All these things can be said about my books, about Marian Kent‘s earthy, joyous poetry, about Angela Amman‘s atmospheric short stories, Eden Baylee‘s marvelously smart and sexy writing, about every Write on Edge author I’ve had the privilege of publishing in Precipice, about Eric Storch‘s intense mix of fiction and memoir, about Kameko Murakami‘s dreamy and often chilling prose, about John Dolan‘s tight, insightful thrillers, about Elizabeth Yon‘s rich, inventive storytelling.

I consider them all colleagues and friends, yes, but I stand by my assessment of their work, and I’m promoting them because I want to, because it makes me happy to further the interests of those who are in the trenches making books for readers, not for editors in a Manhattan skyscraper.

Maybe we need a slogan… Maybe then the shoppers would take us seriously.

And as a reward for slogging through this rant? Leave a comment, and I’ll put your name in a hat to win a copy of my upcoming Christmas story, Twelve Days Til Christmas.

All Amazon links up there are affiliate links. Any revenue accrued from your clicks will go first to feeding, clothing, and housing my family, then to my publishing efforts. Just saying. 

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14 thoughts on “Maybe We Need A Slogan

  1. Wow, Cam, what a great idea! One that I’m ashamed I never thought of. Of course we indie authors are no different than a small business, right? I have spent this morning lamenting the fact that after five days of the Kindle version of my book being free, there were only 12 downloads (some by people who already have the paperback!). I made every effort to let almost 800 people know about it and even pointed out that the Kindle app is free for just about any device. Yes, we need an Indie Author Day.

  2. You have always excelled at the rant, and I can go back a good 30 some years! That said, I agree with you, and those of us who love the idea of small business Saturday should be buying our book gifts from all the amazing indie writers out there, who put their heart, soul and, usually, hard earned cash into their published works.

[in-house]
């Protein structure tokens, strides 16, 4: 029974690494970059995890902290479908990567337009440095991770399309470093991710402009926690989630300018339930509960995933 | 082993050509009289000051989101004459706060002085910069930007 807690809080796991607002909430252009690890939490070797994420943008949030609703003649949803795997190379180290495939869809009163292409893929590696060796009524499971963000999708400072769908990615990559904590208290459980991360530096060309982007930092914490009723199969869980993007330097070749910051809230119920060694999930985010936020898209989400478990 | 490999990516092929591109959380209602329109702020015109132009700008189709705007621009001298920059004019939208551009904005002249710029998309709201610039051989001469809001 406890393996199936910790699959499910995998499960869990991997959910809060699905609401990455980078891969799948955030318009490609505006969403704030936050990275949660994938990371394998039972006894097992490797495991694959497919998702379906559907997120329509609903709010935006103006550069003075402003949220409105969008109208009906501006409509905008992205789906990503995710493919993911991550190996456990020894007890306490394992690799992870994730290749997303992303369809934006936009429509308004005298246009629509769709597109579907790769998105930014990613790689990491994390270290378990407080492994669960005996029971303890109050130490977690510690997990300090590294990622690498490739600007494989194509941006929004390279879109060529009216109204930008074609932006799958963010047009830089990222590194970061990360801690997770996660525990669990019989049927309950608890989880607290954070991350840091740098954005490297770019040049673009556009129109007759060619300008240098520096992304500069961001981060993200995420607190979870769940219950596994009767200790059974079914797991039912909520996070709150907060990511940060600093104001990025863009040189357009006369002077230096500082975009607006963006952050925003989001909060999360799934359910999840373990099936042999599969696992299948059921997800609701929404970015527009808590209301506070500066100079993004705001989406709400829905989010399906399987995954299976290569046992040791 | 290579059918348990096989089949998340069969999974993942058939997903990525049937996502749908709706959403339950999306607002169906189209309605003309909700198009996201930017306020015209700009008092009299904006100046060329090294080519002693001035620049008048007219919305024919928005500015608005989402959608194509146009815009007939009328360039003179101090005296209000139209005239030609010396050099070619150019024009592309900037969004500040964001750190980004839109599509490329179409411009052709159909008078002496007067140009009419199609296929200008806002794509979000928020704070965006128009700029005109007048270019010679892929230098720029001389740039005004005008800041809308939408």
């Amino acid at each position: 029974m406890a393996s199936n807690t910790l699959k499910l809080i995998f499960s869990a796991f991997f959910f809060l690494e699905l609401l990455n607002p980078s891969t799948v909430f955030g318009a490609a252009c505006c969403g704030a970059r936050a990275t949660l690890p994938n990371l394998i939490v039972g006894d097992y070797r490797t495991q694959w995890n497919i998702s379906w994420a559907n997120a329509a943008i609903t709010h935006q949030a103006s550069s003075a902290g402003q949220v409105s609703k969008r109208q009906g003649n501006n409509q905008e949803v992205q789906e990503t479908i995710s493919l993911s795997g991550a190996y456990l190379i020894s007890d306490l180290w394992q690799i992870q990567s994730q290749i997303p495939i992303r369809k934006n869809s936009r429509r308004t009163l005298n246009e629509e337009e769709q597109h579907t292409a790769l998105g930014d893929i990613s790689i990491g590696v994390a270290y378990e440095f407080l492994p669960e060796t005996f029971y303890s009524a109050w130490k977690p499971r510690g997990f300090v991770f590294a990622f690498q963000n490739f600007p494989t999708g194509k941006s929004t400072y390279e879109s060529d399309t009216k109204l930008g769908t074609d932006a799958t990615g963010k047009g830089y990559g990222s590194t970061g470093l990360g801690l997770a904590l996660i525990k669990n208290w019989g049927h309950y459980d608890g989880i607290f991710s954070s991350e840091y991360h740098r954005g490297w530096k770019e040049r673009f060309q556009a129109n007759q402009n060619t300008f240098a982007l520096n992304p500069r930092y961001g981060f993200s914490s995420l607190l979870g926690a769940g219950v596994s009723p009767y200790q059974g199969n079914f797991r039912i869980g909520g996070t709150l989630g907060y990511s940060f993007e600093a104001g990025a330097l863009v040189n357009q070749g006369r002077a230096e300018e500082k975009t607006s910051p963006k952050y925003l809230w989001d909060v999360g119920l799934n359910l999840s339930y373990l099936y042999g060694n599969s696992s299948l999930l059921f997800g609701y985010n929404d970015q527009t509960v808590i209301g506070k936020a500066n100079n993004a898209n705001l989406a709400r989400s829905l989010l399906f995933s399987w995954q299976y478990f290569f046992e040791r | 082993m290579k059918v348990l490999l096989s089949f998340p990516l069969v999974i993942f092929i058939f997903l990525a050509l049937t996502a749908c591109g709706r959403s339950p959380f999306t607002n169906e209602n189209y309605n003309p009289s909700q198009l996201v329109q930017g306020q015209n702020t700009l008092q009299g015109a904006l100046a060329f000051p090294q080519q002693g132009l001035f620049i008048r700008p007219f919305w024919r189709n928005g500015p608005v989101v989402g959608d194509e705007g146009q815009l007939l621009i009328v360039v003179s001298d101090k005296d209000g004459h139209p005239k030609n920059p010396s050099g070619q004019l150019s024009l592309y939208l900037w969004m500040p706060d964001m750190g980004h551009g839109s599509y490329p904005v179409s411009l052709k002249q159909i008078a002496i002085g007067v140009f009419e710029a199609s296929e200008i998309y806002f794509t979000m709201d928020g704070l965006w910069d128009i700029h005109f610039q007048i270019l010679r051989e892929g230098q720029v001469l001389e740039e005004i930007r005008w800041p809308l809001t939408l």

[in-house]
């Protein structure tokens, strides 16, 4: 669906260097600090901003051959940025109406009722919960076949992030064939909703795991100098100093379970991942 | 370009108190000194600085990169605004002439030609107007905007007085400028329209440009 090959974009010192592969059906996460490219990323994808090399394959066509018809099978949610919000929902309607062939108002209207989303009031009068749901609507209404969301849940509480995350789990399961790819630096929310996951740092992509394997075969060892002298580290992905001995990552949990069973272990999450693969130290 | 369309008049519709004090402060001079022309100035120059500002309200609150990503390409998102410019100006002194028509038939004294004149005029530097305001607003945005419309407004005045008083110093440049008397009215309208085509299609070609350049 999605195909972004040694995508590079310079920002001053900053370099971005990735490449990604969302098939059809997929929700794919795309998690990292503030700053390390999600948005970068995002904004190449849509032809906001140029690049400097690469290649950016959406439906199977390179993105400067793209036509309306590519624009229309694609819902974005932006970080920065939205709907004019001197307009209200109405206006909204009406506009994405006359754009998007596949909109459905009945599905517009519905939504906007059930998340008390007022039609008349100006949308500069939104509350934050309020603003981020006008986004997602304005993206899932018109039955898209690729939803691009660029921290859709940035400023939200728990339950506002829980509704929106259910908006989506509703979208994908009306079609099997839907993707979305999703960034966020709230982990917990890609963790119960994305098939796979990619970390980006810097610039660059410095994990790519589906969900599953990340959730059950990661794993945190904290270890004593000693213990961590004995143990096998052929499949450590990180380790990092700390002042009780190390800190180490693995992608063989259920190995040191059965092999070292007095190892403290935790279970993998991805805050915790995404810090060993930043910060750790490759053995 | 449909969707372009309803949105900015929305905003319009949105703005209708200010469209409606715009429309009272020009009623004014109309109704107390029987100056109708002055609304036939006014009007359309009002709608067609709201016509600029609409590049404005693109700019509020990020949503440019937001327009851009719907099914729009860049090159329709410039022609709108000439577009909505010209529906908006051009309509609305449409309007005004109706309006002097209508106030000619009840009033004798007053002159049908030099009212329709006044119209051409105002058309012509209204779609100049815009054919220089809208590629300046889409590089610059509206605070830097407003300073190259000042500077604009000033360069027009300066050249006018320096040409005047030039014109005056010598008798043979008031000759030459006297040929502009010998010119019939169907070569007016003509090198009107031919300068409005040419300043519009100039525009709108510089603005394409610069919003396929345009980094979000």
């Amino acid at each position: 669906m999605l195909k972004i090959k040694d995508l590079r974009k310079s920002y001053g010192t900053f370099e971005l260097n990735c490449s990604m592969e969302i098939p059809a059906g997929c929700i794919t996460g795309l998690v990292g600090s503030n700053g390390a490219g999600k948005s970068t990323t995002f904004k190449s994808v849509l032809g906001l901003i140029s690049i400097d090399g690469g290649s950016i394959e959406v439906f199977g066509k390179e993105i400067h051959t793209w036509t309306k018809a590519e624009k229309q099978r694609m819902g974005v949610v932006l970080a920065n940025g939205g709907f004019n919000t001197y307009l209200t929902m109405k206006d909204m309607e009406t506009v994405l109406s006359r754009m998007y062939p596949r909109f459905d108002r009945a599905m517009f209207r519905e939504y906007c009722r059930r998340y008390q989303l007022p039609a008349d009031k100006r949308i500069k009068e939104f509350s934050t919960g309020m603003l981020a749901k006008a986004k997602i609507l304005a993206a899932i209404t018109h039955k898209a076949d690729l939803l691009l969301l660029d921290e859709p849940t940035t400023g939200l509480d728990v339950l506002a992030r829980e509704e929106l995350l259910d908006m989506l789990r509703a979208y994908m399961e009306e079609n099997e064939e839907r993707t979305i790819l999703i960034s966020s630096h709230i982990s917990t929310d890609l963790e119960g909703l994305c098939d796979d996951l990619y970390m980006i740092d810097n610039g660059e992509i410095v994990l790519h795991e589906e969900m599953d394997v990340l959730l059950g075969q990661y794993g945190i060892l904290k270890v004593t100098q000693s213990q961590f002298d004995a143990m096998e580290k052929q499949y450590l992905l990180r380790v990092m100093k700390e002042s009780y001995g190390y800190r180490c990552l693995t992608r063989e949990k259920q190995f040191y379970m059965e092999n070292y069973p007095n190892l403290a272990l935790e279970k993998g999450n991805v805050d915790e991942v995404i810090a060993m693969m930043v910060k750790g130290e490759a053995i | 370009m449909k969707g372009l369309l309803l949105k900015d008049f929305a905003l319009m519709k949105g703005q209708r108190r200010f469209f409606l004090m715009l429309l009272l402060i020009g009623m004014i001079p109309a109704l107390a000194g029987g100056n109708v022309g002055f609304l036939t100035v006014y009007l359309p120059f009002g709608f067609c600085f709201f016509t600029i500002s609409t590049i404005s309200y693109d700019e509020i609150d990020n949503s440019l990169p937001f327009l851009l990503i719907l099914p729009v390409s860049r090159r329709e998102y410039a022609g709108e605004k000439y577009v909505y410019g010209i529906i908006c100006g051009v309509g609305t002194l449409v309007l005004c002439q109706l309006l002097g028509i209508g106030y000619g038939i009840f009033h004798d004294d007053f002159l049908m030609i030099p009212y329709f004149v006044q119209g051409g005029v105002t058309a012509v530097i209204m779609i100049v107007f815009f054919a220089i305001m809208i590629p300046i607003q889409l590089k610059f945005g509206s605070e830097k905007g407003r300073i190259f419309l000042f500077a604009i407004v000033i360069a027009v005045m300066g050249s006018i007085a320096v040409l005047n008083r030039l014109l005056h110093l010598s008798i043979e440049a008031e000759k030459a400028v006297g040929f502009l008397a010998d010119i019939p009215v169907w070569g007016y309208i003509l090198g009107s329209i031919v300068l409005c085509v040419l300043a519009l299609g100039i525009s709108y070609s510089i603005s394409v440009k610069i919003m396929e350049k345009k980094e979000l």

3. You are a true and valued advocate for all of us indies, Cam! It feels so good to know our little community is there and cheering one another on. An Indie Author Day, or Week, sounds great. And lots of hoopla when one of the tribe publishes. Knowing your friends and colleagues will wave the banner is very bolstering! Any of the great writers you mention, including your own wonderful self, can always send me publicity for their work, and I’ll share it as much as I can.

  4. There’s a lot of money right now in trying to preserve the old rules of publishing. Somebody is spending A LOT of public relations dollars to foster the notion that indie writers aren’t real writers.

    And, that is just blatant bullshit.

    I went on a NY Times bestselling author’s website yesterday, and she had a grammatical error on her About Me page. The last traditionally published book I read had several typos, formatting errors and grammatical errors.

    This whole thing is about the control of the money. Plain and simple.

  5. Cam, I’ll admit this post really has me thinking.